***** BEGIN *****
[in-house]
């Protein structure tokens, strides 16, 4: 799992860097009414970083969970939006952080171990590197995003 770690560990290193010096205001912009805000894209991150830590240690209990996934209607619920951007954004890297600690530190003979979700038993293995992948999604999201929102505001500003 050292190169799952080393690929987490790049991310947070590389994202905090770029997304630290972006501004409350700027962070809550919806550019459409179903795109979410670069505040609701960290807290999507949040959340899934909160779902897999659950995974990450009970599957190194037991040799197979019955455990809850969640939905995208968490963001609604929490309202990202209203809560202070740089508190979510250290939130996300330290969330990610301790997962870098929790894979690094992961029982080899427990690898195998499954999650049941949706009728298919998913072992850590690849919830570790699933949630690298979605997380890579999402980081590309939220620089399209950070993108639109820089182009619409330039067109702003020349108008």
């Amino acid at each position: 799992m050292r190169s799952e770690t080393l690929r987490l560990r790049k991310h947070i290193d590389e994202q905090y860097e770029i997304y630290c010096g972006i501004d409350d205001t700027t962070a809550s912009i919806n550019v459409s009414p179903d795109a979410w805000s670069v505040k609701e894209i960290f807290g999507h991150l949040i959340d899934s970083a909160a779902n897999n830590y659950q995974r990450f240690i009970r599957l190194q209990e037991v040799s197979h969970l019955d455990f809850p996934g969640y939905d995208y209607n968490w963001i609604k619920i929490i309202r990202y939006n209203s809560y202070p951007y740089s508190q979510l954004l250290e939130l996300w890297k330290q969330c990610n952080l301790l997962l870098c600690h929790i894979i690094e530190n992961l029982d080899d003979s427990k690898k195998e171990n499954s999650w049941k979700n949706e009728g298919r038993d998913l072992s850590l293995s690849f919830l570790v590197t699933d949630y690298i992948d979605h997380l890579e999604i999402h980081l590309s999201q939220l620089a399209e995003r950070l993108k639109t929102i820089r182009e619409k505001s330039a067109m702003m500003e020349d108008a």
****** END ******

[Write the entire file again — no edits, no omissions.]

[in-house]
């Protein structure tokens, strides 16, 4: 799992860097009414970083969970939006952080171990590197995003 770690560990290193010096205001912009805000894209991150830590240690209990996934209607619920951007954004890297600690530190003979979700038993293995992948999604999201929102505001500003 050292190169799952080393690929987490790049991310947070590389994202905090770029997304630290972006501004409350700027962070809550919806550019459409179903795109979410670069505040609701960290807290999507949040959340899934909160779902897999659950995974990450009970599957190194037991040799197979019955455990809850969640939905995208968490963001609604929490309202990202209203809560202070740089508190979510250290939130996300330290969330990610301790997962870098929790894979690094992961029982080899427990690898195998499954999650049941949706009728298919998913072992850590690849919830570790699933949630690298979605997380890579999402980081590309939220620089399209950070993108639109820089182009619409330039067109702003020349108008």
């Amino acid at each position: 799992m050292r190169s799952e770690t080393l690929r987490l560990r790049k991310h947070i290193d590389e994202q905090y860097e770029i997304y630290c010096g972006i501004d409350d205001t700027t962070a809550s912009i919806n550019v459409s009414p179903d795109a979410w805000s670069v505040k609701e894209i960290f807290g999507h991150l949040i959340d899934s970083a909160a779902n897999n830590y659950q995974r990450f240690i009970r599957l190194q209990e037991v040799s197979h969970l019955d455990f809850p996934g969640y939905d995208y209607n968490w963001i609604k619920i929490i309202r990202y939006n209203s809560y202070p951007y740089s508190q979510l954004l250290e939130l996300w890297k330290q969330c990610n952080l301790l997962l870098c600690h929790i894979i690094e530190n992961l029982d080899d003979s427990k690898k195998e171990n499954s999650w049941k979700n949706e009728g298919r038993d998913l072992s850590l293995s690849f919830l570790v590197t699933d949630y690298i992948d979605h997380l890579e999604i999402h980081l590309s999201q939220l620089a399209e995003r950070l993108k639109t929102i820089r182009e619409k505001s330039a067109m702003m500003e020349d108008a």